Dear Ms. Winfrey:
Welcome to Orcas Island!
My family moved to Orcas Island in 2010 for a simpler life. After camping on the island for the previous two summers, I knew then that this island was spiritually calling me home. And so, now at age 52, I often tell people that I have come to Orcas Island to die, mind you not for 40 more years! If, as a chiromancer once told me, I should live to be 92 then this will be my physical habitat where I will, in the words of Thoreau, “live deliberately, to front only the essential facts of life, and see if I could not learn what it had to teach, and not, when I came to die, discover that I had not lived.”
What belongings my wife (Mariah), son (Thian) and I had were stored courtesy of family until we got settled. We had little money and no work lined up. That was actually the plan. For three months we lived in a tent on property courtesy of an islander. Our son entered the public school in 2nd grade. My wife and I each sought employment and gradually moved into an apartment and finally a rental house in 2012.
After living for six years in one rental house – the longest duration that either my wife or I lived at a single address – we were required to vacate. Because of financial reasons the owners had to sell and we were not in a position to purchase the home. This could not have arrived at a worse time for us financially or emotionally.
My wife has stable employment and I am a freelance writer and a stay-at-home dad (although our son is almost 15 years old now and quite a capable young man). We have operated with a fixed income and have been spared the gouges of rental rate hikes over the years. Now, despite the fact that we have a modest rent budget of $1200/month, there is no suitable housing on our island for that rate. In fact, there have been only three or four, 3-bedroom houses advertised in the last six months. Astonishingly, even studio, one and two-bedroom housing is equally rare.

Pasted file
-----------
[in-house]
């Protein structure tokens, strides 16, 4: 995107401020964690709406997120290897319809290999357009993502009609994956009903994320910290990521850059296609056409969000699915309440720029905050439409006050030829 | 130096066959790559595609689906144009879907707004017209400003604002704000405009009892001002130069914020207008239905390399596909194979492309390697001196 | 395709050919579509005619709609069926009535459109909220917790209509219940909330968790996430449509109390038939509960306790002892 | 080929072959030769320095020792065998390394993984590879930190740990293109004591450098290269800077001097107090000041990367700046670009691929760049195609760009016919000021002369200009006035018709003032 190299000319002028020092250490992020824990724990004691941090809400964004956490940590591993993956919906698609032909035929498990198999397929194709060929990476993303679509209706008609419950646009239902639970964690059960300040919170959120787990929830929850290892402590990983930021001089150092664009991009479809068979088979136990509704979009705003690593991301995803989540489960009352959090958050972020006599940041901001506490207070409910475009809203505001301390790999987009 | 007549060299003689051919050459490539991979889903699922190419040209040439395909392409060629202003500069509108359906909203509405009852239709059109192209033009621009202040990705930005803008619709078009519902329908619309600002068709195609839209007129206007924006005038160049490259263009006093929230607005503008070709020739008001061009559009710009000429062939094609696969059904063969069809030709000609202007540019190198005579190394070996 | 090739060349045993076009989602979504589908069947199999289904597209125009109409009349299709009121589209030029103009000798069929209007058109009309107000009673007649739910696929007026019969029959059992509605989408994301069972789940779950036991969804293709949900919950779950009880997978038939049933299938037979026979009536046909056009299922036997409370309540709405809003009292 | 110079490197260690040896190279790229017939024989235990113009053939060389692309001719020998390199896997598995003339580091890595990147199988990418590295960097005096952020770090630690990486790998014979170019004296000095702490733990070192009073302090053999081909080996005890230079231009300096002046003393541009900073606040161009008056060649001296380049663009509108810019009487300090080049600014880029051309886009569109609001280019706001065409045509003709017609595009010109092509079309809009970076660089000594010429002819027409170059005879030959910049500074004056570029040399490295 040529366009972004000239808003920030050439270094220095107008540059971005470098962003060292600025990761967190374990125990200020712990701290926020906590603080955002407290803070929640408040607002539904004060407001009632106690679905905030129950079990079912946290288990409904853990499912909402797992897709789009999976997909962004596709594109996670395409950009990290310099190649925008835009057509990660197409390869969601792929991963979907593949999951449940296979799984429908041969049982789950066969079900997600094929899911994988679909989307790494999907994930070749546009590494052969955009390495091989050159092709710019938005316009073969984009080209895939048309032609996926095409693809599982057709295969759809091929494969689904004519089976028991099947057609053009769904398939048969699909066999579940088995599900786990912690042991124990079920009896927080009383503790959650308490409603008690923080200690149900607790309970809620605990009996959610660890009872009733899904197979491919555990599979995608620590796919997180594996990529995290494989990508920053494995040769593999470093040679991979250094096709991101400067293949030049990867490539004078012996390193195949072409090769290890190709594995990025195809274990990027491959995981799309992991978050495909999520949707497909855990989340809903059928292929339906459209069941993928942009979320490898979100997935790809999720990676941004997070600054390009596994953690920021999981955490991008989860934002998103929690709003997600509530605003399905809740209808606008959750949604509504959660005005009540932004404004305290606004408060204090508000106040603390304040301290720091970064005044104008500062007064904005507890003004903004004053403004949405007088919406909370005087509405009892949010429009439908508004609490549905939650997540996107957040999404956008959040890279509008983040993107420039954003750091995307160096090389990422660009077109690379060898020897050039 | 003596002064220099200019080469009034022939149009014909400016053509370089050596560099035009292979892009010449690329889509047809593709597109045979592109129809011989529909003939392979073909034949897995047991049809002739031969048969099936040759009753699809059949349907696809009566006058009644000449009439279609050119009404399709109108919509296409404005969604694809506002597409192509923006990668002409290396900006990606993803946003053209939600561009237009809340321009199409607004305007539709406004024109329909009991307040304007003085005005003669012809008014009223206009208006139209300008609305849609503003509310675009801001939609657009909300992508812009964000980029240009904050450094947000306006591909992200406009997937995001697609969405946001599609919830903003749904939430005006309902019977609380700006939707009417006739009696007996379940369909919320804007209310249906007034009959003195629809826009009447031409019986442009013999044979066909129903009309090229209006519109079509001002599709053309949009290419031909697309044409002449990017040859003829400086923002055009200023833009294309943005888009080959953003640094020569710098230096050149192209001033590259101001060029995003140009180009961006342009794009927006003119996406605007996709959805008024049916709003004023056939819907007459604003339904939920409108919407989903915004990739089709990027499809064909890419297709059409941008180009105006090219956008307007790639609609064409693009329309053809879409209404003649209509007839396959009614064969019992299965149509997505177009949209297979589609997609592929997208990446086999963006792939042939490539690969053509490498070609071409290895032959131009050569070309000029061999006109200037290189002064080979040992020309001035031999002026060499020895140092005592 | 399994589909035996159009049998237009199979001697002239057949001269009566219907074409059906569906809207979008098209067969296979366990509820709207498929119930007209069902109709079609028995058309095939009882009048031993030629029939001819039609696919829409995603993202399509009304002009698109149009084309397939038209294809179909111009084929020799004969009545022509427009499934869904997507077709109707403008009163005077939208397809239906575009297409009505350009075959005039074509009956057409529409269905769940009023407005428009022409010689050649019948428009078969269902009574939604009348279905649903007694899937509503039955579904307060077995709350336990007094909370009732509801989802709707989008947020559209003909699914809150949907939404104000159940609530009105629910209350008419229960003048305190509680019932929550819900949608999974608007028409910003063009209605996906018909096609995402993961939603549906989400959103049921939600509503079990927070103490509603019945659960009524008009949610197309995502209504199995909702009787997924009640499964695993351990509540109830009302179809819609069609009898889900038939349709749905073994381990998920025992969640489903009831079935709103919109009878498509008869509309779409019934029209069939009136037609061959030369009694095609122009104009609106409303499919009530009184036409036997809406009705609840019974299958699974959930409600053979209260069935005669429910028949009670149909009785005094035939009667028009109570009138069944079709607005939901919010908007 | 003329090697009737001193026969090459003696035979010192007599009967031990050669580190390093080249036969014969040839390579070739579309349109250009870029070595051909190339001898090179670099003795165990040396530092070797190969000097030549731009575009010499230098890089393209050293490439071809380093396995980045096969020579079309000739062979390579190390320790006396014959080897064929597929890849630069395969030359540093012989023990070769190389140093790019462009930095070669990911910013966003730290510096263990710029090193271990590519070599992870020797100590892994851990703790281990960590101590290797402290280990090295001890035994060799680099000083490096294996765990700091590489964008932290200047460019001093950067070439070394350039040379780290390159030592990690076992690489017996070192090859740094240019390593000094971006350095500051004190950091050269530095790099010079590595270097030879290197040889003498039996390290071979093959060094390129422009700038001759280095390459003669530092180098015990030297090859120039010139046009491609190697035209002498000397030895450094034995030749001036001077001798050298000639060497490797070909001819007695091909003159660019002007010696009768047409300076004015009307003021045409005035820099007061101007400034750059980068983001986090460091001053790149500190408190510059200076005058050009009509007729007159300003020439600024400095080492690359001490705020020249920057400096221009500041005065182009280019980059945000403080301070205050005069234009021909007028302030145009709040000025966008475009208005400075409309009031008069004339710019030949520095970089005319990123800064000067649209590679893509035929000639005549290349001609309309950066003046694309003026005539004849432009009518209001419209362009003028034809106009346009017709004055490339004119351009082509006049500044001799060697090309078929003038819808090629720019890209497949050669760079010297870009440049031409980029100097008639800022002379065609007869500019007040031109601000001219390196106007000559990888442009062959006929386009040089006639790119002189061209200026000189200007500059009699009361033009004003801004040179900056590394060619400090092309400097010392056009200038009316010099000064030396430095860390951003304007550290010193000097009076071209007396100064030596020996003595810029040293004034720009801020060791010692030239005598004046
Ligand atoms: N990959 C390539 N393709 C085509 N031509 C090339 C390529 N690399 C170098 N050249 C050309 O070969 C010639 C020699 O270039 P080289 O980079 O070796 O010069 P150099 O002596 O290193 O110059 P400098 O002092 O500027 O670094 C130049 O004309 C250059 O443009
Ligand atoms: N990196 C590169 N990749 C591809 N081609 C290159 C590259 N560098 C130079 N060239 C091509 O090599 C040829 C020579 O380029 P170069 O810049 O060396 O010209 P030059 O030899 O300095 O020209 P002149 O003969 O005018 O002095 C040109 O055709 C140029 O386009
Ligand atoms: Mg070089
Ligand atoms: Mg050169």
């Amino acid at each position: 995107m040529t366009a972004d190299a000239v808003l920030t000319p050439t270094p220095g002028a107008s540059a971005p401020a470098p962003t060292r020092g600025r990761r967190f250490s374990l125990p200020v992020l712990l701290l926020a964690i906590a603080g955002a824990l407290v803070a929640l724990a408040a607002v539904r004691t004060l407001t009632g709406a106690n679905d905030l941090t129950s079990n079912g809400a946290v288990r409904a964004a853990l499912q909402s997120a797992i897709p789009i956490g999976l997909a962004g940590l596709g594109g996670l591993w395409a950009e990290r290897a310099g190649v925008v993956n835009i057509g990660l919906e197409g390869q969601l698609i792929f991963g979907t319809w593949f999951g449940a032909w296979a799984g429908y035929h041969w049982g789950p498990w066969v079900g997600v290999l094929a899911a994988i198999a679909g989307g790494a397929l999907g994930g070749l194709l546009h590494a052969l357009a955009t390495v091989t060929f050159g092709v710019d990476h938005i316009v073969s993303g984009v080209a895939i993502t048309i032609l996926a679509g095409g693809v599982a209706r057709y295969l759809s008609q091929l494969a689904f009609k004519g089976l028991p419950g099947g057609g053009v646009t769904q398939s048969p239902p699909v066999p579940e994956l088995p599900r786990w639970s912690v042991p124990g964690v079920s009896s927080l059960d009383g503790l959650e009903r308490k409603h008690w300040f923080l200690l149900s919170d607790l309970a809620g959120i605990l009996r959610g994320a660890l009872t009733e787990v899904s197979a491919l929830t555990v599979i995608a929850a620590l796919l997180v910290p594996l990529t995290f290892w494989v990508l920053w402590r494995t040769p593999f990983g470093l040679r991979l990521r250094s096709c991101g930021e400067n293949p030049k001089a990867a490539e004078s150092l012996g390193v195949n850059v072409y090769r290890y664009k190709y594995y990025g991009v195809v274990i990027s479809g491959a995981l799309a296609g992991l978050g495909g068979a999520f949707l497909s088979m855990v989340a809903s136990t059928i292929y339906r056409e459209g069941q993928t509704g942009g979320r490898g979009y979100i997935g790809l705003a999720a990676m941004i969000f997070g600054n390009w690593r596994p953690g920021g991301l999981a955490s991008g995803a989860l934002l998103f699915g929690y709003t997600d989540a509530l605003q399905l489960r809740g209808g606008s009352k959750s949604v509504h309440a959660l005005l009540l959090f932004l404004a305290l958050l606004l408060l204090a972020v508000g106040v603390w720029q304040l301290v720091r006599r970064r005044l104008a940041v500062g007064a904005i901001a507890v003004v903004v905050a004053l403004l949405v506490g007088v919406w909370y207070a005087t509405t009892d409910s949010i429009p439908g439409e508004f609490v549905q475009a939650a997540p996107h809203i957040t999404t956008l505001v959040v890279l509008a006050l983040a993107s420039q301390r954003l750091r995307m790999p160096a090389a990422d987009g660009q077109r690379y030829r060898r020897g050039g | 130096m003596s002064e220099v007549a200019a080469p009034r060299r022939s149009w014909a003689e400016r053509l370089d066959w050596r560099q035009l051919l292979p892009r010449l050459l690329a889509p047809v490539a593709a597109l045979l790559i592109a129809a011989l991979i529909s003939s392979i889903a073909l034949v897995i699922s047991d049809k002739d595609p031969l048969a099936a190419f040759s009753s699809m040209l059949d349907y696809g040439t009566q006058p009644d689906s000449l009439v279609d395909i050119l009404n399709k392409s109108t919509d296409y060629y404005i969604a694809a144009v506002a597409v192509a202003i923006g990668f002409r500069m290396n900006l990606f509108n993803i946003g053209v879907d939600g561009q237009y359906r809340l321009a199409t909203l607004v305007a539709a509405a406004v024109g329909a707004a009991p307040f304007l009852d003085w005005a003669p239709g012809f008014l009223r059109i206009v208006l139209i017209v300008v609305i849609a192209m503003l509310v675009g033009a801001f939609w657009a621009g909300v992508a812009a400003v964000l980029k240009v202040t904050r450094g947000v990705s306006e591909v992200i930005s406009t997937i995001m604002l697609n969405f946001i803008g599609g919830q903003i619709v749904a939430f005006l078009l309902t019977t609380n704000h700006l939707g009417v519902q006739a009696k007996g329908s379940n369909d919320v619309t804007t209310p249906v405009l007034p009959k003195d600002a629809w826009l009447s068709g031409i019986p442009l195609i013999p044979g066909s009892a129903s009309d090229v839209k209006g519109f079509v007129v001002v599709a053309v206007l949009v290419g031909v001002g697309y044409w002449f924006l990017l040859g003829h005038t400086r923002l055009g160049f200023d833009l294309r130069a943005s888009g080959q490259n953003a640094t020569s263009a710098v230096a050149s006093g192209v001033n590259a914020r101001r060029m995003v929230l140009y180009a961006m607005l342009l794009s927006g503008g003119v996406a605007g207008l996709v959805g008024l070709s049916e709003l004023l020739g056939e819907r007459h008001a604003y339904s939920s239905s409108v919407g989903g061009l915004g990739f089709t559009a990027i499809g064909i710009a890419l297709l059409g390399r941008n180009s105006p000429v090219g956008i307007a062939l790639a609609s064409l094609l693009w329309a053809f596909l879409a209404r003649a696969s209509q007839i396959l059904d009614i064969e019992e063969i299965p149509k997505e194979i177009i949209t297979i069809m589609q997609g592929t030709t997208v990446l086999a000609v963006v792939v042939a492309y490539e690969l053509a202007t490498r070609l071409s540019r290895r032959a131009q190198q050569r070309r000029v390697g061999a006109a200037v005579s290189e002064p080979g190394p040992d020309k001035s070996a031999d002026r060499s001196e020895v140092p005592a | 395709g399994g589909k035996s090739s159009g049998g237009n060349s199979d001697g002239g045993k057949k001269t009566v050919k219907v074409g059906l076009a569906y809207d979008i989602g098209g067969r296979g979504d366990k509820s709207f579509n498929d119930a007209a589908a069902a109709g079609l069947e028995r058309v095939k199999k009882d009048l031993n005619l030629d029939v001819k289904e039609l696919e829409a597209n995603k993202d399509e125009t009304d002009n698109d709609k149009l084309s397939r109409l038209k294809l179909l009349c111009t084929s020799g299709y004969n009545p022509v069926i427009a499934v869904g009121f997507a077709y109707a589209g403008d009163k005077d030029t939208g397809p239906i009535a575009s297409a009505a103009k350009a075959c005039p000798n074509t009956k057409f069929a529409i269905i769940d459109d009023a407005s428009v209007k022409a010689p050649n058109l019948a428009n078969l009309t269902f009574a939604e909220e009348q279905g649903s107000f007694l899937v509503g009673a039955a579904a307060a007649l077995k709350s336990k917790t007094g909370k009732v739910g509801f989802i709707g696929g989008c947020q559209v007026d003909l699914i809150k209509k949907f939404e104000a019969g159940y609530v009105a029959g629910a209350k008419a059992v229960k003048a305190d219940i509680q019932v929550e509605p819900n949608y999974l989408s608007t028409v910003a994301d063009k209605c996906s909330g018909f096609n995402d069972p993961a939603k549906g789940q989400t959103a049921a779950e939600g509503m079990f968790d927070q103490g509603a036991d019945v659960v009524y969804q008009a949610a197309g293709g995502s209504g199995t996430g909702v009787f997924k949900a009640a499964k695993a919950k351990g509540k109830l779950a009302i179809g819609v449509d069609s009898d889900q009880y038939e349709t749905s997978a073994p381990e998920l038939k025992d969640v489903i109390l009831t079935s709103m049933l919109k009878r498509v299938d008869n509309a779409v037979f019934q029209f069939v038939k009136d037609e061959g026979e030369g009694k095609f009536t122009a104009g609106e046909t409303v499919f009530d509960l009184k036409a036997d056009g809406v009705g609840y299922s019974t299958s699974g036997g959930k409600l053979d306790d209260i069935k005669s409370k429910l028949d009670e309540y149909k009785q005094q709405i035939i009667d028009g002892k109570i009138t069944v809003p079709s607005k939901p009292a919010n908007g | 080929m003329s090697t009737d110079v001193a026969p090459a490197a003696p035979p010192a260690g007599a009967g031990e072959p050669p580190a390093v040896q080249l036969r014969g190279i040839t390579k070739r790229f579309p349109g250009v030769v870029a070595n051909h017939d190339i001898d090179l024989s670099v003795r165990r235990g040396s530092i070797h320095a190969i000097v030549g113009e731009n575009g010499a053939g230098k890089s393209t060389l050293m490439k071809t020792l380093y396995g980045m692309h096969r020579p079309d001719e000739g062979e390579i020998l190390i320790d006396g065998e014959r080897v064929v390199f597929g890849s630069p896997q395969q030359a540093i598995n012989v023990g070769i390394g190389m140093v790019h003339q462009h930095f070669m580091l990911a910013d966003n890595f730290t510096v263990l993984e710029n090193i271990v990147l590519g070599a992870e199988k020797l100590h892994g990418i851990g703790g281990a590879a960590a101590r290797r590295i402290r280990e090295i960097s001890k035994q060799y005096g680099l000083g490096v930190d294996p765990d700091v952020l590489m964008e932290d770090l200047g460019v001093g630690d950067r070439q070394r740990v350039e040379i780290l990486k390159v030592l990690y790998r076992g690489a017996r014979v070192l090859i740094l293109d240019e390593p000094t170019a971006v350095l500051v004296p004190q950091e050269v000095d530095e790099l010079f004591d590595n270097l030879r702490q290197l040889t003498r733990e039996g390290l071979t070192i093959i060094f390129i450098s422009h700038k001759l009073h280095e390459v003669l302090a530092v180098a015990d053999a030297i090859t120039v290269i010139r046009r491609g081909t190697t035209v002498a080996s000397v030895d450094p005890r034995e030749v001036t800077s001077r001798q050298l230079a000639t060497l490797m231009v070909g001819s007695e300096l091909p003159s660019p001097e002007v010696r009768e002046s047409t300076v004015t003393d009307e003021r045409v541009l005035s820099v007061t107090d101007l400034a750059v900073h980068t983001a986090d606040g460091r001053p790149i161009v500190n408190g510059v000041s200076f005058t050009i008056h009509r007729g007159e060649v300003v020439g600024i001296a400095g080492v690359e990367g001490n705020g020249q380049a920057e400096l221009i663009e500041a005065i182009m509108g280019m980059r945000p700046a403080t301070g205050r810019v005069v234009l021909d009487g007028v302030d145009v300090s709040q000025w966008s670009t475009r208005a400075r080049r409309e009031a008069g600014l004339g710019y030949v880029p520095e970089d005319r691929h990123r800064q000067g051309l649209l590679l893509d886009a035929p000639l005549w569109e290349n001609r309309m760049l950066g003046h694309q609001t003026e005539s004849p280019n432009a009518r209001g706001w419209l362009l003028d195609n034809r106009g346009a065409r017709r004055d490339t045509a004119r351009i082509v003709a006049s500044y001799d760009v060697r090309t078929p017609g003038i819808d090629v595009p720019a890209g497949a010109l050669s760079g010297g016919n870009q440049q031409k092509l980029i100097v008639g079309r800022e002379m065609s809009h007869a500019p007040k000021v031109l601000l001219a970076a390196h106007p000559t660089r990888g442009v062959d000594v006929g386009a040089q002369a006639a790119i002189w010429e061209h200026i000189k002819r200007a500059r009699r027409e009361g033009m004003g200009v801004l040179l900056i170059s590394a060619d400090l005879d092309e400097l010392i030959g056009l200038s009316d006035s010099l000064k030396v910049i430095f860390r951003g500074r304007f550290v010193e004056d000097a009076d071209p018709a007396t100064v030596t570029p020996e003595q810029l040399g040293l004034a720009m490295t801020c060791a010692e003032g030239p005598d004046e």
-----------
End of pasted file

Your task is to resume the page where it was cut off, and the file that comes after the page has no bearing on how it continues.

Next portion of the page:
The housing crisis on Orcas is driving low-income employees off the island ironically resulting in job opportunities for those seeking to fill those vacancies. As long as we’ve been here, it seems “the Orcas way” is for an islander to have three jobs and it is quite often talked about humorously. People do what they need to survive here. However, the culture is changing. In addition to a large number of summer homes that lie vacant most of the year, Airbnb is reducing long-term, year-long rentals even more on our small humble island. Fewer places available for permanent residents lead to an economic problem that affects everyone from local business owners to tourists.
Madrona Tree, LLC, a company you are associated with has recently acquired a private residence and, in addition, an associate of yours, Bob Greene is apparently invested in some commercial properties on the island (see attached news article). While this seems to have caused some gossip in the community, the feelings are not necessarily good. As it is, each year brings a seemingly increasing number of tourist footprints and traffic. And while I personally welcome a regular periodic stream of visitors, most of us do not wish to see so much commercial growth that nature here gets uprooted for the West Coast’s version of Martha’s Vineyard.
There is, as always, another perspective. What seems to be a problem can be an opportunity for someone with your compassion and business acumen. This island needs low-to-medium income housing and, with the right investor at the helm, Orcas Island could thrive instead of struggle. Think of 10 or 20 acre parcels with affordable “tiny homes” that people can actually own or rent-to-own. This is community building at a fundamental level.
Ms. Winfrey, I want Orcas Island to thrive, yet, remain the peaceful “Walden” we islanders consider home. Will you help us?
Physical Address: the guest room in the basement of a kind friend’s home until we find housing
PO Box 323
Eastsound WA 98245